|Figure 1 - Performance Tab|
Looking at CPU Usage
Click on the Performance tab, and right away you can see how much CPU and memory is being used (see figure 1). As you can see, the graph in the upper right is the CPU Usage History. Looking at the figure, it's pretty obvious that the CPU on this server is not very busy. If we saw the CPU riding near 100%, then we'd know that we've got something using up a lot of CPU, and that might be why the server is slow.
|Figure 2 - Process Tab|
Looking at the Network
A Quick look at the Networking tab will show you the current utilization of the NICs in your server. If you have more than one NIC, select each one in the list and watch the graph. Remember that Ethernet rarely can run at 100%. Performance starts to degrade when utilization is around 60%, so if your NIC is running that much, performance may be impacted.
Looking at Memory
Refer back to figure 1, in the lower right corner is the Physical Memory information. Memory not currently in use by processes will be divided into Available Memory and System Cache. The OS will adjust the ratio as best it can to keep things running, until processes are using just about all of the memory. If both the available memory and cache memory are very low, the server is bound to be swapping to disk and performing poorly. According to task manager, this server has enough memory and we need to look elsewhere for our trouble.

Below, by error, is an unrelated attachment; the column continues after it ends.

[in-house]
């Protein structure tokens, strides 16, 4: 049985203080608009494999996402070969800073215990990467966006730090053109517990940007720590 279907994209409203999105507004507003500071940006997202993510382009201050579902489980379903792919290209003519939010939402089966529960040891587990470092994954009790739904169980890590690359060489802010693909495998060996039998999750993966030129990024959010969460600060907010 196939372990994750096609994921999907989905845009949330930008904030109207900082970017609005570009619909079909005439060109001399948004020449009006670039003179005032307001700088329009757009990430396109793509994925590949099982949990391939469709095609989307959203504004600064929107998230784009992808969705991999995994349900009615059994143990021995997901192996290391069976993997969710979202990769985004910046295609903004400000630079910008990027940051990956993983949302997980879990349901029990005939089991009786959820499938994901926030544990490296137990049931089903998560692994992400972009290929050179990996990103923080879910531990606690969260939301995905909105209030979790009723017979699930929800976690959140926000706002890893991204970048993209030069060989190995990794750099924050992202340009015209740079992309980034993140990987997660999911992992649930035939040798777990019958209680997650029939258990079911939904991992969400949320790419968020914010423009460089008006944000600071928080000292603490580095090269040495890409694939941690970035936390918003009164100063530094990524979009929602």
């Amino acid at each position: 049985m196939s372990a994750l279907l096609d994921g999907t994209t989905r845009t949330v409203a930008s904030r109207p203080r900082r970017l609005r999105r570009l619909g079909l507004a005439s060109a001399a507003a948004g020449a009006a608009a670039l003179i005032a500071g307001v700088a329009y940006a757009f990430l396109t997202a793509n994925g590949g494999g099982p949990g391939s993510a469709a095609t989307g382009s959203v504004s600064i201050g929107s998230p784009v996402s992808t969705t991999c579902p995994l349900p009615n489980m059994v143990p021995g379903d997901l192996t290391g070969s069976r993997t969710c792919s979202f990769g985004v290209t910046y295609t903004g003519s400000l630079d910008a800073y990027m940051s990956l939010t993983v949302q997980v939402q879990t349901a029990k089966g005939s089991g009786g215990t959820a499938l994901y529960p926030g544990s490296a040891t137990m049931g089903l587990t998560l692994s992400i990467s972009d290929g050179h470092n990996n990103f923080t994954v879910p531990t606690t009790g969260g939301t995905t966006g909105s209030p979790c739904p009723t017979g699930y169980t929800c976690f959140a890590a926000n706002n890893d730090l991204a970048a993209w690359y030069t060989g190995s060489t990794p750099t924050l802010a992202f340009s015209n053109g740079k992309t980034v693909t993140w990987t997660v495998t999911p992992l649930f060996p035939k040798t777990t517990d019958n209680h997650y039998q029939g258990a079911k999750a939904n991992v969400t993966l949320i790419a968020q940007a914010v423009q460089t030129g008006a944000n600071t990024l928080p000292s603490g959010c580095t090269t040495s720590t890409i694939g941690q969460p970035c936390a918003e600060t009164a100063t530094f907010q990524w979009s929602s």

In figure two, you can click on the Mem Usage column header to sort the processes by memory usage, giving you a good view into what processes are eating up your memory.
Adding memory is probably the easiest and cheapest way to improve performance, if your server indeed does not have enough of it. However, before you cram 24GB of RAM into your file server, you should know about the memory limits of the OS version you are running, specifically, 32 bit (x86) versions of Windows.
First of all, 32 bit Windows means that there are 32 bits through which to address memory. What that means is that the amount of memory that can be accessed is 2^32 or 4294967296 bytes (4GB). This is the maximum amount of memory that 32 bit Windows Server Standard Edition can see. Windows keeps half of this memory for itself, leaving a maximum of 2GB of memory available to other processes. And usually, a process can't quite use even that much, and typically maxes out at around 1.7GB.